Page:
The cannabis referendum result has shown that a move towards complete decriminalisation of drugs is not supported by public opinion, according to Minister of Health Andrew Little.
Little will receive official advice on a bunch of new recommendations for reducing methamphetamine harm before deciding whether to adopt any of them.
A report released by the Helen Clark and Drug Foundation advocates for a health-based approach including:
- Fully decriminalising possession of small quantities of any drug - including meth
- A pilot where addicts are given a substitute stimulant or methamphetamine in tightly controlled circumstances if two attempts at rehab haven't worked
- Providing incentives for clear drug tests
The report concludes its approach may surprise some; but that the alternative has failed to address meth harm.
Little told Checkpoint while the government would consider any effective approaches to supporting addiction recovery, it was not yet clear that New Zealanders backed the push for decriminalisation.
However, the government had taken steps in recent years towards the path of decriminalisation, he said.
"I am satisfied that the stuff we've done to date actually is a big step towards that. I think if we also reflect on you know, New Zealanders appetite for significant decriminalisation was shown with the cannabis referendum in 2020, that actually, no, we're not there yet in terms of whether people accept that as an effective measure."
He admitted there was more needed to be done to treat addiction problems as a health issue rather than a criminal issue.
"That's why we've, in the last five years, put a lot more resources into those health responses, a lot more money going into help with addictions and peer led support for those with addictions."
Little said he was open to considering any programs that worked as an effective health response but he had not received any advice around substitute drug programs or allowing the use of meth in controlled circumstances.
"I haven't had any specific advice on that. We have focused on the effective responses for addiction problems, and including alcohol and other drug courts, supporting the programs that enable people who do enter the criminal justice justice system to get the health help that they need to avert other criminal responses," he said.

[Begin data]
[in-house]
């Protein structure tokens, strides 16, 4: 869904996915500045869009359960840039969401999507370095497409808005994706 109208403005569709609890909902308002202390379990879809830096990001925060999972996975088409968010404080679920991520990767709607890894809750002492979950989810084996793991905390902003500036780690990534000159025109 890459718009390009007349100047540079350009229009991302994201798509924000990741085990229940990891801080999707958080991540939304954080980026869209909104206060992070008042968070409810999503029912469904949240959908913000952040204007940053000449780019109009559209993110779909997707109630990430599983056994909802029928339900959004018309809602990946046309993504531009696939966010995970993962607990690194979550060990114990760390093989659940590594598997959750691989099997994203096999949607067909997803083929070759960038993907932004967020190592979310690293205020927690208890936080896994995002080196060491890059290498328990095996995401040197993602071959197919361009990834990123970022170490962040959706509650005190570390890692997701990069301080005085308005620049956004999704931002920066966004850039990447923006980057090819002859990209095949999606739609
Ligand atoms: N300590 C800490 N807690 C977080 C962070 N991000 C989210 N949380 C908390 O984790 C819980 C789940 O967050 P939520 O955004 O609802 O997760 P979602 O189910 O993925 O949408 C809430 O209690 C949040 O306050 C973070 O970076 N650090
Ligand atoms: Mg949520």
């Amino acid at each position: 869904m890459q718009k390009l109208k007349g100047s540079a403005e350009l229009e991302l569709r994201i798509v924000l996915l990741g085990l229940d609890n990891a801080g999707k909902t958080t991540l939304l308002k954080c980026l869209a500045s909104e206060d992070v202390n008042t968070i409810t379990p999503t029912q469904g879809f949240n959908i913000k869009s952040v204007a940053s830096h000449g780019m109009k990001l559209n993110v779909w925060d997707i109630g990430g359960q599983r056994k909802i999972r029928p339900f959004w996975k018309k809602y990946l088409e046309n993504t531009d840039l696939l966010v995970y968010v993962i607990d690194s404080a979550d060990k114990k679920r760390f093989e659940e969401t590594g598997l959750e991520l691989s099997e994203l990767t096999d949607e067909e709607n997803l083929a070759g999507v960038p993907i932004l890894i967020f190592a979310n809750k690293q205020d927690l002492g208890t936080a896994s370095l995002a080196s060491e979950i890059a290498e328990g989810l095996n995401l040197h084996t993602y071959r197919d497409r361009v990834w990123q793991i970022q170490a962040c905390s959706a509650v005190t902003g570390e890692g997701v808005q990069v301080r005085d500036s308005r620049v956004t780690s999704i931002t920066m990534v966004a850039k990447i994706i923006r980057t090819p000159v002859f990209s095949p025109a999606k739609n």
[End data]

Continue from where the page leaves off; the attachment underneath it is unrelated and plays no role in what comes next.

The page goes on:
Government backing of needle exchange programs and opiate substitution initiatives had shown it was willing to take bold steps, he said.
However, it had not considered the report's suggestion that it should reward recovering addicts that return negative urine tests, Little said.
"[We] haven't considered that to date, I think the important thing is that we have programs to get people to address their addictions... and actually when I talk to those who've recovered from addictions is that the reward is the return of their life frankly."
Often people with addictions required multiple attempts to achieve recovery, he said.
"Just a negative test is not itself an indication that you've fully addressed your addiction problem or you're on the road to recovery it's a range of other things we need to be addressing."
The government's support of the Kahukura program, which focused on gang meth addiction, had shown that contentious policies could pay off, Little said.
"We've been lambasted by the opposition because it's a program addressing gang meth addiction because gang members often struggle to fit in to other programs.
"Most people who enter it test positive when they enter it but of the 39 people who have been through that program 38 people have come out the other side with negative tests throughout the program and they're keeping their life together following it."
It was important that addiction recovery programs not only supported the person in recovery but also their family and support system, Little said.
The public needed to have confidence that the government's efforts to support addiction recovery were effective and Little said the Labour government had built a track record over the last five years of funding effective programs.
"I think the more the public sees that and gets confidence in it then it paves the way for us to roll it out further and expand it."